Author’s Note: This is the sixth part in a series on mankind’s search for the ideal — the perfect, the mature, the right. I’m convinced that every human being, Christian or not, has at some depth a desire for things to “be right” in the world. This longing drives us to seek answers. Some look internally, some look to religion, and others look to a higher power. Lately, I’ve been deeply craving for certain areas of life to be perfect, complete and ideal. This series explores some of my longings. Maybe you can relate!
Storytelling is in my blood.
I don’t know if I get the desire to spin a tall tale from my father or mother (likely my dad) but I sure love to share stories. Telling the truth? Eh. Not always. As columnist Randy Galloway once said when told that something he just wrote was not factual, “Never let the facts get in the way of a good story.”
During my 20’s I was a journalist and columnist for several newspapers. In my column, “Newt’s Notes,” I would often tell stories from my family’s past, from vacations to sibling issues to family history. The writing was good, I was often told by my family, but I got the facts wrong! All the time. They seem to remember events differently…
Ah, memory. I sure wish that my memory was better, especially when it comes to hearing the voices of people gone away, seeing their faces, or remembering all the wise things they told me. But most times I can only faintly hear them laugh in my memories, or truly remember what they looked like from pictures or videos.
The past is so, so fuzzy! I long for the ideal of having a perfect memory… to see, hear and feel what I’ve already experienced. I want SO badly to remember things people told me. I had so many amazing conversations with mentors, friends, pastors and the sort during which they have given me great wisdom. But I cannot remember it!
What is even more cruel is that I can remember some dreams that I’ve had at night better than the reality I lived the day before. Having someone say, “What did you do this past weekend?” and responding “I don’t remember!” just ain’t cool.
Memory & the Bible
Doing a search for “memory” in the Bible brings interesting results. In the Old Testament, the Lord is constantly threatening to wipe out from the face of the earth the memory of peoples who oppose Him (see Psalm 34:16). Every society wanted to be remembered among the nations and through the generations. To be forgotten was an insult. In Ecclesiastes, that great motivational writing of Solomon, memory is seen as part of the fleeting nature of life apart from God.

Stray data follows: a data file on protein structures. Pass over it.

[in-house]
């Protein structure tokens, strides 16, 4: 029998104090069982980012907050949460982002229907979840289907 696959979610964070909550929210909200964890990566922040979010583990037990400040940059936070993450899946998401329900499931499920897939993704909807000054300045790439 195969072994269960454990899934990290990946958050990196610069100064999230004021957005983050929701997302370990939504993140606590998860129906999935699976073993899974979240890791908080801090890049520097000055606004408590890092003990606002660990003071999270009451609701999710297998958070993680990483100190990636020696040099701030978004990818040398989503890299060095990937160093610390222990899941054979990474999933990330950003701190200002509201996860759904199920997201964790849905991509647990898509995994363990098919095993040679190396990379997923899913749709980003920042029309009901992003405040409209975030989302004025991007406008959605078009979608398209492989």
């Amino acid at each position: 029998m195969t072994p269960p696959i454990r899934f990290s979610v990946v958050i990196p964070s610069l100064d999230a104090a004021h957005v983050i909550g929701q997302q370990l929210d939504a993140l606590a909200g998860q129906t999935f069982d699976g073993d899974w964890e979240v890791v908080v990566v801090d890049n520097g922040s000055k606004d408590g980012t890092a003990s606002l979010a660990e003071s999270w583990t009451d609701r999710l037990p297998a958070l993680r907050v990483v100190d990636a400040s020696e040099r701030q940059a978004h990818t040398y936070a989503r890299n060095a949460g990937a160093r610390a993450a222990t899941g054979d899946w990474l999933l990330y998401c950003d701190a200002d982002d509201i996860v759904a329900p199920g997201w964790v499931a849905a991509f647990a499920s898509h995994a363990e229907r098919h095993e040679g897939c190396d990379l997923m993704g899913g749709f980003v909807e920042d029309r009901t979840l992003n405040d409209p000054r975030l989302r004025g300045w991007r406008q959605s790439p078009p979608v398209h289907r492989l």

“Is there anything about which someone can say, “Look at this! It is new!”? It was already done long ago, before our time. No one remembers the former events, nor will anyone remember the events that are yet to happen; they will not be remembered by the future generations (1:10-11).” Gee, thanks, Solomon.
Thankfully, the O.T. also talks about a positive side of memory. “The memory of the righteous is a blessing, but the reputation of the wicked will rot (Proverbs 10:7).” So to have a good memory and to be righteous is a great blessing!
In the New Testament, the subject of memory is all over the writings of Paul. “Remember!” the apostle told his readers repeatedly (2 Cor 9:6; Eph 2:11; Col. 4:18; 2 Thess 2:5). In days before Facebook, video cameras or telephones, Paul only had his memories of people to rely on when he thought of them. And so he was constantly writing things like, “I never stop giving thanks for you as I remember you in my prayers (Eph. 1:16; cf. 2 Tim. 1:3).” The people he wrote to also remembered him (1 Cor. 11:2).
Of Memories & Reminders
It’s much easier to remember when you have something in front of you that evokes a specific memory. I’ll never forget riding to South Louisiana last fall with my sister Heather and talking about our memories of our grandmother, who had just passed away at the age of 87.
“For me, other things trigger my memories, like scents and tastes,” I told Heather. “When I cook a gumbo, for example, the smell of the roux reminds me of those times when we would first come into Grandmother’s house and the smell of gumbo would be in the air. Even the remnants of Granddaddy’s smoking would leave a scent on my pillows and clothes and whenever I got home I would take a deep sniff of them and think of Lafayette.”
Food often triggers memory for me. When I taste the chicken and dumplings that I cook from my mother’s recipe, I am reminded of her and all those meals growing up in which she would fix amazing food from relatively few ingredients. Simple food, strong memories.
I am also very thankful that we live in the age of photography, video and audio recording. My family had fun looking through pictures of my grandparents last winter as we went through stuff in my grandmother’s house. Things long forgotten came back to the light and the memories were still fresh. Solomon might’ve had a different opinion if he just had a few pictures…
Memory is a funny thing, you know?
I long for a time when we won’t have to rely on our hazy memories in order to remember people, places and things. I wonder how well we will remember earth when we’re walking the golden streets of heaven. Will memory be fuzzy or clear? Will we be so wrapped up in the “now” that we won’t think of the “then?” I have no idea! I guess we will find out when we get there, eh?